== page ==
The Canadian monthly average vehicle transaction price exceeded $40,000 for the first time in December 2020, according to J.D. Power Canada’s Power Information Network.
December 2020’s average was up 13 per cent from the same month in 2019, when the average transaction price was just under $36,000. This increase represents a “substantial margin,” Robert Karwel, J.D. Power senior manager of automotive, told Automotive News Canada.
“I expected this in Q1 or Q2 [of 2021], but we did it in the last month of the year,” Karwel said. “We saw vehicle pricing spiking in April, then it went down. Ever since the summer it's been creeping back up, and in December it went over the top.”
Karwel said COVID-19 caused several factors that played a role in the increase. The most important is a drop in incentive spending by manufacturers, which reached the lowest monthly figure seen since 2012 in December at an average of approximately $4,500 per unit. This reduction is due in part to inventory constraints, Karwel said.
“Supply is truly tight for a lot of brands,” he said. “There is no reason to incentivize vehicles you don’t have or can’t get enough of.”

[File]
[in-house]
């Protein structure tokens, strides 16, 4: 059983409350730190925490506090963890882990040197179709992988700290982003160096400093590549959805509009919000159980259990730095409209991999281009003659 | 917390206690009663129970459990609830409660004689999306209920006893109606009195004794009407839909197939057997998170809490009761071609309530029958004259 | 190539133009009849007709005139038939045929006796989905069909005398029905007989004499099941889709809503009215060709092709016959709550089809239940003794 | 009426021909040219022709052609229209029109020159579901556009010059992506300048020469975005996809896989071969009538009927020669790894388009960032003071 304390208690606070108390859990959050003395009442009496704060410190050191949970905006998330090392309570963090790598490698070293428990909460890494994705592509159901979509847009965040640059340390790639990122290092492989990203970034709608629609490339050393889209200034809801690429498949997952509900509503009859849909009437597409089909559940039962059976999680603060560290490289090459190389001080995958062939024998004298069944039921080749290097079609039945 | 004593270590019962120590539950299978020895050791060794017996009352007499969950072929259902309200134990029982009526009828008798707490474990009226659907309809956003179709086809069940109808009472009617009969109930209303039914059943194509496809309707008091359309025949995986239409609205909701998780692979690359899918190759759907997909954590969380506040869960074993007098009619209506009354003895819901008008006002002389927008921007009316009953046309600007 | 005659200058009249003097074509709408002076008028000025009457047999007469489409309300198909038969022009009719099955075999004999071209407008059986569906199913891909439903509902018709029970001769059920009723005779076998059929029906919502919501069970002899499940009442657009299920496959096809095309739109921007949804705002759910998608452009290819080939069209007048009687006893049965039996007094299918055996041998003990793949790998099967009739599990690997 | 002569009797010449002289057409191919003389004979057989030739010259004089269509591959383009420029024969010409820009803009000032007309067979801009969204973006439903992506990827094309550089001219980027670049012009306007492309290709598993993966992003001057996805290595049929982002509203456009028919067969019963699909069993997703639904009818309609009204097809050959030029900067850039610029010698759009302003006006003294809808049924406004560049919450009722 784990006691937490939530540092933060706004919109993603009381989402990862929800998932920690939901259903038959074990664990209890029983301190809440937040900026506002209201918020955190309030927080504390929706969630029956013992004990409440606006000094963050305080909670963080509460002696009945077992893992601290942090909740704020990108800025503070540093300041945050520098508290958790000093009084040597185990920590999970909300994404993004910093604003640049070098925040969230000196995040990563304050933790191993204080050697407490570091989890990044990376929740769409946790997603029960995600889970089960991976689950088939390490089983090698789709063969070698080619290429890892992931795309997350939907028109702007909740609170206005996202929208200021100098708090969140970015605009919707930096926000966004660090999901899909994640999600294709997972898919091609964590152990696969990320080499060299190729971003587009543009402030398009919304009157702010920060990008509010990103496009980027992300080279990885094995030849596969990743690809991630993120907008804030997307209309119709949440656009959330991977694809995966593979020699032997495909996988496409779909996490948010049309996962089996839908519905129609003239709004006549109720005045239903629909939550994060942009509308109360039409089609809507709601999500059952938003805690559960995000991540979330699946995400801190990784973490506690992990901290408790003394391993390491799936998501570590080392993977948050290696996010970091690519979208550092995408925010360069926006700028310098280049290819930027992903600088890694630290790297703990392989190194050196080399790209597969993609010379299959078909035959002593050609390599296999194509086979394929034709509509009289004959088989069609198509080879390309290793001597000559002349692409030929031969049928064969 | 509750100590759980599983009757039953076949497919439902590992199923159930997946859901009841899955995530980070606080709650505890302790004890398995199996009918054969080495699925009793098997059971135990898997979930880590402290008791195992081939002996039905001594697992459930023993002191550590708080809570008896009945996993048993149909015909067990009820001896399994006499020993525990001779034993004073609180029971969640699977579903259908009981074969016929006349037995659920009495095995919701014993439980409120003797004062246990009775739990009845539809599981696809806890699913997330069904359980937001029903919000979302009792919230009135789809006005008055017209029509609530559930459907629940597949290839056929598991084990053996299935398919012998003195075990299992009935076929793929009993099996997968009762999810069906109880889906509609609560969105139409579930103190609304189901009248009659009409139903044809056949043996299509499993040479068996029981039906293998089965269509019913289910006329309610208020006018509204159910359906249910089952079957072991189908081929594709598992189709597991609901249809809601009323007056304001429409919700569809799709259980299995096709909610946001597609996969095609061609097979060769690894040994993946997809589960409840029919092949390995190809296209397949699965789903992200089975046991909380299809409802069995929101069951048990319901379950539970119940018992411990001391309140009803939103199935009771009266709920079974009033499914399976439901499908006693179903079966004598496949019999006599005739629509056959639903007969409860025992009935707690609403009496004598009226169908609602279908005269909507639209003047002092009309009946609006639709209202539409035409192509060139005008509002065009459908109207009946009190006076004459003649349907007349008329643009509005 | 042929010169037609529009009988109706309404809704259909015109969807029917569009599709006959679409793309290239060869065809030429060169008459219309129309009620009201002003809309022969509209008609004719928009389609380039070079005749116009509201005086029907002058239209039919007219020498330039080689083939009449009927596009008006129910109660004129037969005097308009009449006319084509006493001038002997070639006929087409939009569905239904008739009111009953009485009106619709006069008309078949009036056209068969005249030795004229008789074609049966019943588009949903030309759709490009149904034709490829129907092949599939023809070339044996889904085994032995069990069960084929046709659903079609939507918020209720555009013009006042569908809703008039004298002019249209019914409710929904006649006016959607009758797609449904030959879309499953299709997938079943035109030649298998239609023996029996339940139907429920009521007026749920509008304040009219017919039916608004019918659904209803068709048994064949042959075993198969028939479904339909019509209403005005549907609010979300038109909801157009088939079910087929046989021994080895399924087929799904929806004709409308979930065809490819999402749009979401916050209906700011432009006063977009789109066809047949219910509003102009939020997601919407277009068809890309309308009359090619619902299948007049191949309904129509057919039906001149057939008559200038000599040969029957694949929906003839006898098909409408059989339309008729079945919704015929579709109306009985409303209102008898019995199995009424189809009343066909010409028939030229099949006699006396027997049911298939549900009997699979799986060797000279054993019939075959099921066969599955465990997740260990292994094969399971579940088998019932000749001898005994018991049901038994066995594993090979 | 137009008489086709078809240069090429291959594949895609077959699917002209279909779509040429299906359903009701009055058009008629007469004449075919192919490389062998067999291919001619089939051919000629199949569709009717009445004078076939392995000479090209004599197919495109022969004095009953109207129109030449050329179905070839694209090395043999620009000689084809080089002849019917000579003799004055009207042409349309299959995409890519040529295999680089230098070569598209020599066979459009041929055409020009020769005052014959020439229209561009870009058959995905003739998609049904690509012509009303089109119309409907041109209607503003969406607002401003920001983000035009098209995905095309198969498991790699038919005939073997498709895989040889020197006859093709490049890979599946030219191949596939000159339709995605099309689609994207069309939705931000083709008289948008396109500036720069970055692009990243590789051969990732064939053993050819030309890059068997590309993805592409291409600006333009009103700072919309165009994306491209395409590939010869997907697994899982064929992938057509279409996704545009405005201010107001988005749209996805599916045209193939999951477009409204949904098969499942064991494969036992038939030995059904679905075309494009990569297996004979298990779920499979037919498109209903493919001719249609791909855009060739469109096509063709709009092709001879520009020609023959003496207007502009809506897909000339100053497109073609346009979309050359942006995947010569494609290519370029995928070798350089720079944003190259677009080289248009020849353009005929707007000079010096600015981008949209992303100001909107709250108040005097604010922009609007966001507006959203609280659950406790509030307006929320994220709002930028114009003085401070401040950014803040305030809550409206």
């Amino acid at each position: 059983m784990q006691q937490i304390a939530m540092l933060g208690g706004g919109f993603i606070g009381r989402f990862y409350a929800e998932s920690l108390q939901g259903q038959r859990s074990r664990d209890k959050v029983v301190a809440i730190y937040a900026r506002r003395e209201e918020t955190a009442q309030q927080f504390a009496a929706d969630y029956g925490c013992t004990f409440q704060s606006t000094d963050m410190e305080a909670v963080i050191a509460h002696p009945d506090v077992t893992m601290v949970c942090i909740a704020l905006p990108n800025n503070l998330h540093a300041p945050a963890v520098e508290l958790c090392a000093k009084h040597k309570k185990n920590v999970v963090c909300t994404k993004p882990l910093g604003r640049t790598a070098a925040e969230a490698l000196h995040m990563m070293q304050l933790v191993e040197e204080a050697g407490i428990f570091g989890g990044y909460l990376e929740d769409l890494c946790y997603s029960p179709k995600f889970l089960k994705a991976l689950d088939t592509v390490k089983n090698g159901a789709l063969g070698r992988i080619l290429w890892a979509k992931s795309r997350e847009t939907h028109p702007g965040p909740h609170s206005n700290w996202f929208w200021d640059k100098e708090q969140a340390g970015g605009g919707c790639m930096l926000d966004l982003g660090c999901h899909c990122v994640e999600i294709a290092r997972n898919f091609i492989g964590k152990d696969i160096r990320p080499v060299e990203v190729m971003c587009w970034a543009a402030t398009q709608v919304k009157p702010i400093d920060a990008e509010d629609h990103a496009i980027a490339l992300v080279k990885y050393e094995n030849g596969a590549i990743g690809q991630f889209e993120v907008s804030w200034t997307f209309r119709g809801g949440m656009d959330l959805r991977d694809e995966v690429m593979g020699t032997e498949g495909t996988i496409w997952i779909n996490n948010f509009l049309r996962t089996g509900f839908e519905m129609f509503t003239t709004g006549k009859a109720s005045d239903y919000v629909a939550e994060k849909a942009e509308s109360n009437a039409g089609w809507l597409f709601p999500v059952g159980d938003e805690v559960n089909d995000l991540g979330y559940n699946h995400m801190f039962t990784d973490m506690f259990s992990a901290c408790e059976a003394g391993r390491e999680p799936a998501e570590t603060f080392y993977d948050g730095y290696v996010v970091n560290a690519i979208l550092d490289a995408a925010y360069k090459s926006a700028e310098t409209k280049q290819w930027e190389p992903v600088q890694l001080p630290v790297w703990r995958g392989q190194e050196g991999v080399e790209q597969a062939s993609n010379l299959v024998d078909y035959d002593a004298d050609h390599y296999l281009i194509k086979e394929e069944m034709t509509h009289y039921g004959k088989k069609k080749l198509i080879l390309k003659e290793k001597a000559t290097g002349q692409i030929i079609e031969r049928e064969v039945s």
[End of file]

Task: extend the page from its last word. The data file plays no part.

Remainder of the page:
A lower cost of borrowing is also contributing to reduced incentive spending, Karwel added, making low- or zero-interest borrowing on 84-month terms readily available to consumers to offset the affordability concerns of higher transaction prices.
While Canadians continued to shift into higher-priced segments as the market moved into a sales split of 84 per cent SUVs and light trucks and 16 per cent cars by the end of 2020, Karwel said that consumers are also increasingly willing to spend more for higher-trim vehicles within those segments. Longer financing terms and low interest rates make the increased cost easier for Canadians to bear as the difference in monthly payments is often manageable. In November 2020, the most recent month for which data is available, the average monthly payment was up only $10 year-over-year despite higher transaction prices.
“If a family is in the market [for] a Ford Explorer, it’s not taking a lot of arm-twisting to get them to buy a Titanium instead of an SEL,” Karwel said.
This higher mix of trims gives the Canadian market an advantage in the fight for allocation.
“A lot of the vehicles we buy aren’t built here, and we’ve got to fight with other markets to get [inventory],” he said. “If we can prove we’re going to take a higher trim mix allocation, the factory will be more likely to send more cars our way.”